Somehow, throughout the entire movie, Sarah seems to have video surveillance and wireless microphones everywhere. She works like a one-person, far-reaching command center to tell people, who are long distances away, everything she’s seeing while they all wear hidden ear pieces. Sarah also spends a lot of time directing people on where to go, as if they’re characters in a voice-activated video game.

Nathan’s team finds out that a billionaire arms dealer named Greg Simmonds (played by Hugh Grant) is involved in the deal to sell the stolen cargo. Greg (who is jaded and arrogant) and a dimwitted action movie star named Danny Francesco (played by Josh Hartnett) have a platonic bromance that heats up during the course of the movie. It’s a one-note joke that quickly gets old. Orson and Sarah come up with a plan to enlist Danny’s help to spy on Greg, by having Sarah pose as Danny’s girlfriend when Greg invites Danny to stay at Greg’s luxurious estate in Cannes, France.

Greg has several generically shallow people in his entourage, including a scowling assistant named Emilia (played by Lourdes Faberes); other employees named Trent (played by Tom Rosenthal) and Arnold (played by Oliver Maltman); and hangers-on/friends named Alexander (played by Tim Seyfi), Dmitry (played by Ayhan Eroğlu), Yiv (played by Savaş Ak), Natalya (played by Oleksandra Zharikova) and Katya (played by Mishel Lazarenko). These characters have no real purpose in the movie except to possibly add to the inevitable body count of murdered people.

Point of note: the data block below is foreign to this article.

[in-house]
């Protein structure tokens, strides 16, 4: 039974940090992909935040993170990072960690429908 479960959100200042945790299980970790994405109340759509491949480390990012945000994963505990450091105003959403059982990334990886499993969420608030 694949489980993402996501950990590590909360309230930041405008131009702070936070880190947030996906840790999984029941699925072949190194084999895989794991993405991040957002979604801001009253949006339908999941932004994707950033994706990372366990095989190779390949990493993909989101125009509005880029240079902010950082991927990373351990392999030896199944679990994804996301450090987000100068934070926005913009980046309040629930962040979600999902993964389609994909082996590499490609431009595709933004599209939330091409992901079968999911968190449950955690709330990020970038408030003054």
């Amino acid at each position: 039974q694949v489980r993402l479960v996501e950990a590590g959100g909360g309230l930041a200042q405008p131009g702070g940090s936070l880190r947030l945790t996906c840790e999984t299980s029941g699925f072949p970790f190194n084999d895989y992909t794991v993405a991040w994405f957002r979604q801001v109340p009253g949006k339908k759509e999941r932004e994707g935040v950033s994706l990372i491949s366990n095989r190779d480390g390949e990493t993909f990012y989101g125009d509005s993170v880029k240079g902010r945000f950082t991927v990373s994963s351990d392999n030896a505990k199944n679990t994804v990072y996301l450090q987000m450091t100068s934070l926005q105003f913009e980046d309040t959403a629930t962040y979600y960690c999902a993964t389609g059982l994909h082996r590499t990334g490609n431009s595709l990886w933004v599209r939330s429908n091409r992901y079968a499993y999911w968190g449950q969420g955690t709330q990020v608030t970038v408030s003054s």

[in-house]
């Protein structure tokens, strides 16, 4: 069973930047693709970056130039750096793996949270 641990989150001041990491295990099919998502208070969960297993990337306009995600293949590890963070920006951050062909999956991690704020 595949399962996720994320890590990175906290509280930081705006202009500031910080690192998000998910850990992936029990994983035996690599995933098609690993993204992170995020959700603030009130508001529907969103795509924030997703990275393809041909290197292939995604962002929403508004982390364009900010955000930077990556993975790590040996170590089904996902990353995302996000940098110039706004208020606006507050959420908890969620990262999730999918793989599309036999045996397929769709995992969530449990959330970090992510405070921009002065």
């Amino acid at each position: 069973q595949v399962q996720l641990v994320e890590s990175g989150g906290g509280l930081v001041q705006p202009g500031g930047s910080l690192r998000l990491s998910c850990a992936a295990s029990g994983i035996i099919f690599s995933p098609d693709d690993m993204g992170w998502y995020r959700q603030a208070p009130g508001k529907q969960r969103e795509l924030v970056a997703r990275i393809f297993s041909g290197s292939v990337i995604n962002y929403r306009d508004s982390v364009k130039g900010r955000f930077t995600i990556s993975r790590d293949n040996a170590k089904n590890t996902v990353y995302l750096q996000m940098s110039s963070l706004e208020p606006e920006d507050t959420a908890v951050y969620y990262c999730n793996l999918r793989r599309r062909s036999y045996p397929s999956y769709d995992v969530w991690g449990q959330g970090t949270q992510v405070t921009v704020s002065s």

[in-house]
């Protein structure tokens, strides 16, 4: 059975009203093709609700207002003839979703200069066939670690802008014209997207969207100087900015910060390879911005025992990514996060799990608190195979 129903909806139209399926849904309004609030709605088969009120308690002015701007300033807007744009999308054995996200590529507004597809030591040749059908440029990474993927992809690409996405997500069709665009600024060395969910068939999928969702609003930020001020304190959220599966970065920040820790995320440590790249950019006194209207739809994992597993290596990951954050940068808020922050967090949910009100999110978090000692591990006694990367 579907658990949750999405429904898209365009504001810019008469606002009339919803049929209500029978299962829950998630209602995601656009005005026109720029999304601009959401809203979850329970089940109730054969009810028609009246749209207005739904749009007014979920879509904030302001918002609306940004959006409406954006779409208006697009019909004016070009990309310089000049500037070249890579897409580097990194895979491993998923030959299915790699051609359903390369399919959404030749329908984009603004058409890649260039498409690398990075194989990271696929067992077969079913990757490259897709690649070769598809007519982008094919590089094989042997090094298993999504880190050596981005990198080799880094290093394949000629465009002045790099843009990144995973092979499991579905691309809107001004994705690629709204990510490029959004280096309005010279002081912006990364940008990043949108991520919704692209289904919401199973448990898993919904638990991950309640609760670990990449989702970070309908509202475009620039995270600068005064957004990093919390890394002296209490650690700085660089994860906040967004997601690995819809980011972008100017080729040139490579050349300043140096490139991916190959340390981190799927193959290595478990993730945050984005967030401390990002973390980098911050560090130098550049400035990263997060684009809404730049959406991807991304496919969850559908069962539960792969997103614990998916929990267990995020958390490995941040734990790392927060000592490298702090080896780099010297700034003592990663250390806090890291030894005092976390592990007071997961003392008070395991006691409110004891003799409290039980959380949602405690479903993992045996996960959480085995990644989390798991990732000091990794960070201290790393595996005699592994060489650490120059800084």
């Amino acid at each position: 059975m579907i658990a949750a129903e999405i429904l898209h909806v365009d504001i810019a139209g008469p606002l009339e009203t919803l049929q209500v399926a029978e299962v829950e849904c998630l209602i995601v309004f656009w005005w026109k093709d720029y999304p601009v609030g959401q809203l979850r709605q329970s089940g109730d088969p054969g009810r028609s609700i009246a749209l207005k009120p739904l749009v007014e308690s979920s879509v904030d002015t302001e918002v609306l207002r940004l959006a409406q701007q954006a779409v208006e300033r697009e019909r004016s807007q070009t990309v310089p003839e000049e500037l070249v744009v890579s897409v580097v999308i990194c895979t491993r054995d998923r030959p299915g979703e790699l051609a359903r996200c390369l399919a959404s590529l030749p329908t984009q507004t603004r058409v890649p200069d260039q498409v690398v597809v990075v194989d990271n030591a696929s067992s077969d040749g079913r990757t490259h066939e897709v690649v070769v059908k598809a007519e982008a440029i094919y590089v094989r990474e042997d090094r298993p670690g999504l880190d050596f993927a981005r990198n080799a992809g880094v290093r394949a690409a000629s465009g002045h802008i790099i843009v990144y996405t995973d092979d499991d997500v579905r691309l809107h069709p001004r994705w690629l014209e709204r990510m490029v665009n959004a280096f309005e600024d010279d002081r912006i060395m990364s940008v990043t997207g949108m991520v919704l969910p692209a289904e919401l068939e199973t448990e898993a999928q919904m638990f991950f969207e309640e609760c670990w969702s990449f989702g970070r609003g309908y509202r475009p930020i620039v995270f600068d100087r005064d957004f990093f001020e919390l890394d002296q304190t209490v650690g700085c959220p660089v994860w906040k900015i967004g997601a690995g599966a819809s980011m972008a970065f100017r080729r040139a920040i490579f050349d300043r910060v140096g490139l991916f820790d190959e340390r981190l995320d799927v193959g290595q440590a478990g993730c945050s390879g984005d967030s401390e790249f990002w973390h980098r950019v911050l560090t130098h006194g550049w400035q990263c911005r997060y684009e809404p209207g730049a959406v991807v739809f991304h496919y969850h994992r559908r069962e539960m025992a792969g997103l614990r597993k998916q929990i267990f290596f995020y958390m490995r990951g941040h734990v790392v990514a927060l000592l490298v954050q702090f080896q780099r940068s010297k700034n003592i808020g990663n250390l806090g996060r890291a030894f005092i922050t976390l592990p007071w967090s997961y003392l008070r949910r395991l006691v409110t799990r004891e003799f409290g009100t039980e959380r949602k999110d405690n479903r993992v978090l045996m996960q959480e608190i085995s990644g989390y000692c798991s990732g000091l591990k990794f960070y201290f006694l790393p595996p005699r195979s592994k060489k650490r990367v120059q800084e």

“Operation Fortune: Ruse de Guerre” has no shortage of glamorous-looking locations, as these characters zip around to places such as Morocco, Quatar and Turkey. But having pretty-looking scenery just looks like an ineffective distraction to a flimsy plot. The movie’s fight scenes are underwhelming, while the jokes mostly fall flat, despite Plaza and Grant making an effort to bring some personality to this hack job pretending to be a thrilling spy caper.

“Operation Fortune: Ruse de Guerre” rehashes the same outdated spy-movie ensemble stereotypes of having a group of protagonists consisting of several macho men and one token woman. And (sexist cliché alert) she has to use her sexuality to accomplish her work goals, while the men never have to use their sexuality to accomplish their work goals. Filmmakers who resort to these tired clichés, when there are so many other options that are fresh and innovative, just expose how backwards their mindsets are when it comes to how women are presented in their movies. “Operation Fortune: Ruse de Guerre” has several scenes that show off how much money was probably spent to film the movie in exotic or pricey locations. But make no mistake: “Operation Fortune: Ruse de Guerre” is creatively bankrupt.